Indian Time - A Voice from the Eastern Door

Suicide Prevention Workshop


October 5, 2017

Dr. Darryl Tonemah at the Akwesasne Suicide Prevention Workshop on Friday, September 29, 2017.

On Friday September 29th, 2017, the Akwesasne Suicide Prevention Coalition presented Dr. Darryl Tonemah as guest speaker for their Suicide Prevention Workshop. Dr. Tonemah's workshop was made possible by a grant through the Mental Health Alcohol Chemical Dependency Program and Native Connections. The workshop was free and open to the community to attend.

Dr. Tonemah spoke on how trauma affects us biologically and socially. If you were to google Methylation and genetics, there is so much information on how trauma can change our DNA and the way it is made up. He also spoke on the role trauma plays in addictions and suicide, and what it looks like behaviorally in children through to adulthood.

The workshop is to help individuals identify, not just in others but in themselves, and to identify the sense of being overwhelmed. The "Sense of Overwhelm", which comes from trauma, is one of the leading causes to suicide.

Dr. Tonemah states, "Trauma is more than an event. It becomes a lifestyle of reaction, hyper-vigilance, anger and self-medication."

Experiencing trauma is capable of changing our DNA and the way our brains are wired. There is so much new research on the effects of trauma inside and out, meaning how the environment around us, and the DNA inside of us, can affect how we experience trauma. Everyone can benefit from having the tools to help heal themselves and their loved ones from any sort of trauma. When people think of trauma they think of something so catastrophic that even something like a separation isn't put into the same category. Our people need to start accepting that we have dealt with intergenerational trauma one way or another and it may still be occurring to this day. There is no way to heal from something until it is no longer taking place.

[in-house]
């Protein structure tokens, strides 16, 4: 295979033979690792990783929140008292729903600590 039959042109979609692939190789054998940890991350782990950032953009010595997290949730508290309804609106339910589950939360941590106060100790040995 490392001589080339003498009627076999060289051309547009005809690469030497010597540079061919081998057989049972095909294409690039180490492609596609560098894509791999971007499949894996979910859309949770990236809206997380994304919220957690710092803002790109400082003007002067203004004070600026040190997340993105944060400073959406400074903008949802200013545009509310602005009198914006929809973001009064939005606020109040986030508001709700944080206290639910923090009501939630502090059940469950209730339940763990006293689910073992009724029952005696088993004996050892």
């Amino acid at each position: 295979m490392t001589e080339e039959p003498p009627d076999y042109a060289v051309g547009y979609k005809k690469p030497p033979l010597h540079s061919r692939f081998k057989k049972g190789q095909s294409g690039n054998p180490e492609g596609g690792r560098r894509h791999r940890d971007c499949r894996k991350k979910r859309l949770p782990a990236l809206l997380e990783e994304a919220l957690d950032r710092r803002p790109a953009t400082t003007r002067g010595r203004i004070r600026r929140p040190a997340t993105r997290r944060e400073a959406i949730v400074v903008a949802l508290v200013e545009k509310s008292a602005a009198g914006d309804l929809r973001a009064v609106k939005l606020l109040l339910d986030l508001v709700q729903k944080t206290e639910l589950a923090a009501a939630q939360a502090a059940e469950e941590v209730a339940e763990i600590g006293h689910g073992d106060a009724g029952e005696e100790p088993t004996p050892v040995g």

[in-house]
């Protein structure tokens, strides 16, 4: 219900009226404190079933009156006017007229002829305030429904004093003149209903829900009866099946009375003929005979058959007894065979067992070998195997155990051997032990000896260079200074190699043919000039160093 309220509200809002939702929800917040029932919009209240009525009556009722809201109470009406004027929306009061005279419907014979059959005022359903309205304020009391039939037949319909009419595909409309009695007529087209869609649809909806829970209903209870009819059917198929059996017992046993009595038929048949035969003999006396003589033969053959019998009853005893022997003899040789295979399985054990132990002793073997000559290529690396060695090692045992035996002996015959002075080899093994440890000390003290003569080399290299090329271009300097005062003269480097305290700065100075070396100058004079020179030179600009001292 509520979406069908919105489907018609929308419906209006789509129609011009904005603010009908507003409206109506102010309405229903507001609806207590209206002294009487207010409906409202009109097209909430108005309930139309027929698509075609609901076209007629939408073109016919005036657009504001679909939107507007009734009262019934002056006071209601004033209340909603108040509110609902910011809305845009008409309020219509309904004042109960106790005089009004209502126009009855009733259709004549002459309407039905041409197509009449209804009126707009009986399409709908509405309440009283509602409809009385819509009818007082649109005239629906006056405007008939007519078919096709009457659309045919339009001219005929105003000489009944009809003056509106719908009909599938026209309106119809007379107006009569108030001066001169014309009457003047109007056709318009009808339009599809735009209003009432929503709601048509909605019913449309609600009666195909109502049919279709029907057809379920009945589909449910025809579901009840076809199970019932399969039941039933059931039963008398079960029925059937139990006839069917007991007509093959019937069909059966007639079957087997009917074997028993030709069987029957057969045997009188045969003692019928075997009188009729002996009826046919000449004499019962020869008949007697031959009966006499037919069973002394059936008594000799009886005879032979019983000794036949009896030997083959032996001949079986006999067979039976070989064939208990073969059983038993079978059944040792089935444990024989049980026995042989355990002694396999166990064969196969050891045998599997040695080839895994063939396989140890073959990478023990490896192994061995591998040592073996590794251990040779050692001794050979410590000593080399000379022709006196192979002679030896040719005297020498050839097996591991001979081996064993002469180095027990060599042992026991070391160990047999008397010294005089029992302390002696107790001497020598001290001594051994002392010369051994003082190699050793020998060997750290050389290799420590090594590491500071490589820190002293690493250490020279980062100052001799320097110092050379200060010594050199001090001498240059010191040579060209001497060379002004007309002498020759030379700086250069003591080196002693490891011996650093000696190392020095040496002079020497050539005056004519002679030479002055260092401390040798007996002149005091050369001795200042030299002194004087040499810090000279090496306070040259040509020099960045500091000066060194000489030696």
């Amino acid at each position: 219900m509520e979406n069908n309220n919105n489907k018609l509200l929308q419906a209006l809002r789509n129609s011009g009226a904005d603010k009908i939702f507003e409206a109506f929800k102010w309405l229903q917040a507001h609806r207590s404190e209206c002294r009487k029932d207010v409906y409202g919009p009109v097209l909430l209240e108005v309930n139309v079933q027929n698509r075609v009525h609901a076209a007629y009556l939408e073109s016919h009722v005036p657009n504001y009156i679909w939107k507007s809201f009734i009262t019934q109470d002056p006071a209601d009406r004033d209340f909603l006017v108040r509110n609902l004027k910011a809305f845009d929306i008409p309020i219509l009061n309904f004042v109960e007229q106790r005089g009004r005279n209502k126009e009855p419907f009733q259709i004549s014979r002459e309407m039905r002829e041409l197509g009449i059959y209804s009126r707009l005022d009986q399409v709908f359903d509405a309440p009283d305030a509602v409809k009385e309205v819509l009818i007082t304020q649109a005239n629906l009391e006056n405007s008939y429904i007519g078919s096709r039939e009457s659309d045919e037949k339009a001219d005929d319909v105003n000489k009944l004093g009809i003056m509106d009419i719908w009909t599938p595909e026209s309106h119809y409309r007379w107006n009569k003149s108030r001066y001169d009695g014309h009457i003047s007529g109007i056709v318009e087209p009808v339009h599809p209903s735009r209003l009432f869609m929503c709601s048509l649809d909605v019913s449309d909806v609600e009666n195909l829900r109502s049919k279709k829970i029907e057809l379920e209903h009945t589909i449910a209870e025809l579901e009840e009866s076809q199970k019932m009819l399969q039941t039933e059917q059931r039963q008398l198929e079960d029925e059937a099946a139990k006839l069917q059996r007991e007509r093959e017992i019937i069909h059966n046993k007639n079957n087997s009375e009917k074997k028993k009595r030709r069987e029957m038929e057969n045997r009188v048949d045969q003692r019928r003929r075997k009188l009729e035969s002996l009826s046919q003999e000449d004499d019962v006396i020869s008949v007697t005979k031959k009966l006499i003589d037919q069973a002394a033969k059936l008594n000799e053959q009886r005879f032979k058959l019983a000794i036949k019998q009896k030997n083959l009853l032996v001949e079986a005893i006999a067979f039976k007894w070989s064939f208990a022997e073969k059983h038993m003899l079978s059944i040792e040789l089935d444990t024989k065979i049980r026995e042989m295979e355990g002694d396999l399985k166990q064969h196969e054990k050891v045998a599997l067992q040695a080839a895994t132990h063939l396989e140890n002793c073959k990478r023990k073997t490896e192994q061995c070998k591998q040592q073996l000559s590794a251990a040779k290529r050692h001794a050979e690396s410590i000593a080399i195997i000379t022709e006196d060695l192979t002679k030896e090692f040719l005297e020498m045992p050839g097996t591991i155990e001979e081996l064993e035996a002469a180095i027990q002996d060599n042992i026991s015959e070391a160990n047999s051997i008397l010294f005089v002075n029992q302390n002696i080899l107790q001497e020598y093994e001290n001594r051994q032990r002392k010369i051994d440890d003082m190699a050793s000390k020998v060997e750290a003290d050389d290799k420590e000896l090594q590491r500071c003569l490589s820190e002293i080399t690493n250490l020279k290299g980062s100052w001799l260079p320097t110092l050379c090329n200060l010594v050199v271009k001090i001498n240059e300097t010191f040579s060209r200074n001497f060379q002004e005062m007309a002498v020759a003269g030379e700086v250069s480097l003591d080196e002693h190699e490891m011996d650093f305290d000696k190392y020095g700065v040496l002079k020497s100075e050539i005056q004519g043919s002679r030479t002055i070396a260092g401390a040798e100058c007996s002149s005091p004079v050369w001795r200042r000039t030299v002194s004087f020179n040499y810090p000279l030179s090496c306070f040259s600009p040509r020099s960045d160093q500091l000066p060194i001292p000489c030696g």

The workshop ended off on Dr. Tonemah asking, "What can we do as providers to help our kids, our patients, our family members not just deal with trauma and its effects, but how do we heal it? How do we develop internal tools that the body can address it without feeling overwhelmed?"

Dr. Tonemah suggested a list of books that could benefit everyone in the process of healing themselves or their loved ones. Some of the books recommended by Dr. Darryl Tonemah were, "The Body Keeps Score" and "Trauma Through a Child Eyes".

If you have the chance to read one of these books, or to take a workshop with Dr. Darryl Tonemah, with an open mind and open heart then possibly you will leave with a new perspective on life.


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